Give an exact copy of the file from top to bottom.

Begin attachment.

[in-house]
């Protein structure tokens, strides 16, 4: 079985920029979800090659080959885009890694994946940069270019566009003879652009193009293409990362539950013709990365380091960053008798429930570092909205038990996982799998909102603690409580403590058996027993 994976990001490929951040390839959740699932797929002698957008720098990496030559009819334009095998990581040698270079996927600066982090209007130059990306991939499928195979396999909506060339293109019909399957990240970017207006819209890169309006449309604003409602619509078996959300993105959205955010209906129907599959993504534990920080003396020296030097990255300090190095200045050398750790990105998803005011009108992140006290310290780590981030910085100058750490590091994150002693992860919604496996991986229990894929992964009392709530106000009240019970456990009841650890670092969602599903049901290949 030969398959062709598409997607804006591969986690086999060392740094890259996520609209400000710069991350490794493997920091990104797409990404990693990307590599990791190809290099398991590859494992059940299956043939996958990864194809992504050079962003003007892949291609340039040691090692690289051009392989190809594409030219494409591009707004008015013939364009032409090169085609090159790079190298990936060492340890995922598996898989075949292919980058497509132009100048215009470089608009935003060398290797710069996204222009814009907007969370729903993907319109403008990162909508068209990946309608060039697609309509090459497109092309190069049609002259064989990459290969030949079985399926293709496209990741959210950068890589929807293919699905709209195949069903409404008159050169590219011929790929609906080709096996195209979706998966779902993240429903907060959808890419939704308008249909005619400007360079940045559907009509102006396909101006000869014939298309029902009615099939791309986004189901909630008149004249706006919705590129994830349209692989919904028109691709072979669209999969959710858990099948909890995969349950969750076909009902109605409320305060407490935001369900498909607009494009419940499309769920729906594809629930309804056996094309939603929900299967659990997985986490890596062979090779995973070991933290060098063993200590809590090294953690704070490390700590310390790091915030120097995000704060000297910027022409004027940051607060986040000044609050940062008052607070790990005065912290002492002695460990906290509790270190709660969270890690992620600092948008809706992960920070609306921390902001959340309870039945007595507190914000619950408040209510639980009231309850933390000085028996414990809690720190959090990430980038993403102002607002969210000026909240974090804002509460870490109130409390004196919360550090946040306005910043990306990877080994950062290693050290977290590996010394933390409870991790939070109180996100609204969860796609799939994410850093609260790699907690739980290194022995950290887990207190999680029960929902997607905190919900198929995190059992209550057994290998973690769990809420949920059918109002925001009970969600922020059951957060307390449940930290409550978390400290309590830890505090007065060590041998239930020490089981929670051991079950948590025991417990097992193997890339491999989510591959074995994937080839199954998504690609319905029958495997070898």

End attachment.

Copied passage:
[in-house]
């Protein structure tokens, strides 16, 4: 079985920029979800090659080959885009890694994946940069270019566009003879652009193009293409990362539950013709990365380091960053008798429930570092909205038990996982799998909102603690409580403590058996027993 994976990001490929951040390839959740699932797929002698957008720098990496030559009819334009095998990581040698270079996927600066982090209007130059990306991939499928195979396999909506060339293109019909399957990240970017207006819209890169309006449309604003409602619509078996959300993105959205955010209906129907599959993504534990920080003396020296030097990255300090190095200045050398750790990105998803005011009108992140006290310290780590981030910085100058750490590091994150002693992860919604496996991986229990894929992964009392709530106000009240019970456990009841650890670092969602599903049901290949 030969398959062709598409997607804006591969986690086999060392740094890259996520609209400000710069991350490794493997920091990104797409990404990693990307590599990791190809290099398991590859494992059940299956043939996958990864194809992504050079962003003007892949291609340039040691090692690289051009392989190809594409030219494409591009707004008015013939364009032409090169085609090159790079190298990936060492340890995922598996898989075949292919980058497509132009100048215009470089608009935003060398290797710069996204222009814009907007969370729903993907319109403008990162909508068209990946309608060039697609309509090459497109092309190069049609002259064989990459290969030949079985399926293709496209990741959210950068890589929807293919699905709209195949069903409404008159050169590219011929790929609906080709096996195209979706998966779902993240429903907060959808890419939704308008249909005619400007360079940045559907009509102006396909101006000869014939298309029902009615099939791309986004189901909630008149004249706006919705590129994830349209692989919904028109691709072979669209999969959710858990099948909890995969349950969750076909009902109605409320305060407490935001369900498909607009494009419940499309769920729906594809629930309804056996094309939603929900299967659990997985986490890596062979090779995973070991933290060098063993200590809590090294953690704070490390700590310390790091915030120097995000704060000297910027022409004027940051607060986040000044609050940062008052607070790990005065912290002492002695460990906290509790270190709660969270890690992620600092948008809706992960920070609306921390902001959340309870039945007595507190914000619950408040209510639980009231309850933390000085028996414990809690720190959090990430980038993403102002607002969210000026909240974090804002509460870490109130409390004196919360550090946040306005910043990306990877080994950062290693050290977290590996010394933390409870991790939070109180996100609204969860796609799939994410850093609260790699907690739980290194022995950290887990207190999680029960929902997607905190919900198929995190059992209550057994290998973690769990809420949920059918109002925001009970969600922020059951957060307390449940930290409550978390400290309590830890505090007065060590041998239930020490089981929670051991079950948590025991417990097992193997890339491999989510591959074995994937080839199954998504690609319905029958495997070898």